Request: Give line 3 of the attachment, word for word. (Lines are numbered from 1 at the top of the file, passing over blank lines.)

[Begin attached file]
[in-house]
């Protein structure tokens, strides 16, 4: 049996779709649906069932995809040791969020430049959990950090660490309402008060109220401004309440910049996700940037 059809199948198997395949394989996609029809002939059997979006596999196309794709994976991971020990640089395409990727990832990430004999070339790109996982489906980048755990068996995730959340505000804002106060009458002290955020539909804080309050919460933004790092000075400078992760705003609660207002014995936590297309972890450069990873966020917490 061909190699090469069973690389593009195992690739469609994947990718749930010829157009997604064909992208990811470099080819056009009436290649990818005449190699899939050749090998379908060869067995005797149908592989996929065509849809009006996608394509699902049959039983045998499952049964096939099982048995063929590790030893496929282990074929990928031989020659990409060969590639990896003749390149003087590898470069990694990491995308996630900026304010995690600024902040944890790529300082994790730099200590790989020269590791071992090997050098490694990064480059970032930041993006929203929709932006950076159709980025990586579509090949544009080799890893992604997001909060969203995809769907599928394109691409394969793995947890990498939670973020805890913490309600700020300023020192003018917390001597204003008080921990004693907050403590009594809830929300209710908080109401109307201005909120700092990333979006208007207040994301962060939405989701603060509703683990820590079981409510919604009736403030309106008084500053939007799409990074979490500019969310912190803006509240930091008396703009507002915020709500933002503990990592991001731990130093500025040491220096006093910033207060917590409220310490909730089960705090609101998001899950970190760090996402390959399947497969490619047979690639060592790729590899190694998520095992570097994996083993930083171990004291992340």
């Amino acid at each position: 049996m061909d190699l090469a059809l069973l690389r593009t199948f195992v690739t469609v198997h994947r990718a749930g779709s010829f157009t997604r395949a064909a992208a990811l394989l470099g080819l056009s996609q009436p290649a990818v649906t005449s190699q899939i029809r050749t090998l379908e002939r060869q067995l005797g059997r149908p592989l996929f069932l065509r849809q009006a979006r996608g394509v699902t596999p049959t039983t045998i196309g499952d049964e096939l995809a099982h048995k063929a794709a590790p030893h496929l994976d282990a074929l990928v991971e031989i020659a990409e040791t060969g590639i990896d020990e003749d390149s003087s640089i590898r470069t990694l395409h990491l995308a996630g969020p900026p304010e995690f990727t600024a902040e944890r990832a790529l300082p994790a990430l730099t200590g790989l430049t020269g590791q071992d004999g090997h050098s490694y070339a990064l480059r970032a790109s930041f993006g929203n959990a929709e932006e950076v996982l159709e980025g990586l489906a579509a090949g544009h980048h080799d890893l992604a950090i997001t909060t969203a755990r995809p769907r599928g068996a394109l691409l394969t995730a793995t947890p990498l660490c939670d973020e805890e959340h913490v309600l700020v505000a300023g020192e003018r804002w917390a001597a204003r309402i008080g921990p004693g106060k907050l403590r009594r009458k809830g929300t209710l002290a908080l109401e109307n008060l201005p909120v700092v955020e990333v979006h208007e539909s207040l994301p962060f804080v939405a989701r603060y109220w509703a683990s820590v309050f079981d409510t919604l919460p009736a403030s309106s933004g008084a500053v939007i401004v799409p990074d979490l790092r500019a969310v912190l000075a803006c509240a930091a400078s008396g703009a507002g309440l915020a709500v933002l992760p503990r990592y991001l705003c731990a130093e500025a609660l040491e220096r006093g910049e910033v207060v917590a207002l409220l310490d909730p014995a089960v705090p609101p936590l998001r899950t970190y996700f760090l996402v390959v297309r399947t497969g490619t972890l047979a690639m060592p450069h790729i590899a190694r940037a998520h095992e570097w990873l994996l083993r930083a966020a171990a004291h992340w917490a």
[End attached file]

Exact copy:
């Amino acid at each position: 049996m061909d190699l090469a059809l069973l690389r593009t199948f195992v690739t469609v198997h994947r990718a749930g779709s010829f157009t997604r395949a064909a992208a990811l394989l470099g080819l056009s996609q009436p290649a990818v649906t005449s190699q899939i029809r050749t090998l379908e002939r060869q067995l005797g059997r149908p592989l996929f069932l065509r849809q009006a979006r996608g394509v699902t596999p049959t039983t045998i196309g499952d049964e096939l995809a099982h048995k063929a794709a590790p030893h496929l994976d282990a074929l990928v991971e031989i020659a990409e040791t060969g590639i990896d020990e003749d390149s003087s640089i590898r470069t990694l395409h990491l995308a996630g969020p900026p304010e995690f990727t600024a902040e944890r990832a790529l300082p994790a990430l730099t200590g790989l430049t020269g590791q071992d004999g090997h050098s490694y070339a990064l480059r970032a790109s930041f993006g929203n959990a929709e932006e950076v996982l159709e980025g990586l489906a579509a090949g544009h980048h080799d890893l992604a950090i997001t909060t969203a755990r995809p769907r599928g068996a394109l691409l394969t995730a793995t947890p990498l660490c939670d973020e805890e959340h913490v309600l700020v505000a300023g020192e003018r804002w917390a001597a204003r309402i008080g921990p004693g106060k907050l403590r009594r009458k809830g929300t209710l002290a908080l109401e109307n008060l201005p909120v700092v955020e990333v979006h208007e539909s207040l994301p962060f804080v939405a989701r603060y109220w509703a683990s820590v309050f079981d409510t919604l919460p009736a403030s309106s933004g008084a500053v939007i401004v799409p990074d979490l790092r500019a969310v912190l000075a803006c509240a930091a400078s008396g703009a507002g309440l915020a709500v933002l992760p503990r990592y991001l705003c731990a130093e500025a609660l040491e220096r006093g910049e910033v207060v917590a207002l409220l310490d909730p014995a089960v705090p609101p936590l998001r899950t970190y996700f760090l996402v390959v297309r399947t497969g490619t972890l047979a690639m060592p450069h790729i590899a190694r940037a998520h095992e570097w990873l994996l083993r930083a966020a171990a004291h992340w917490a």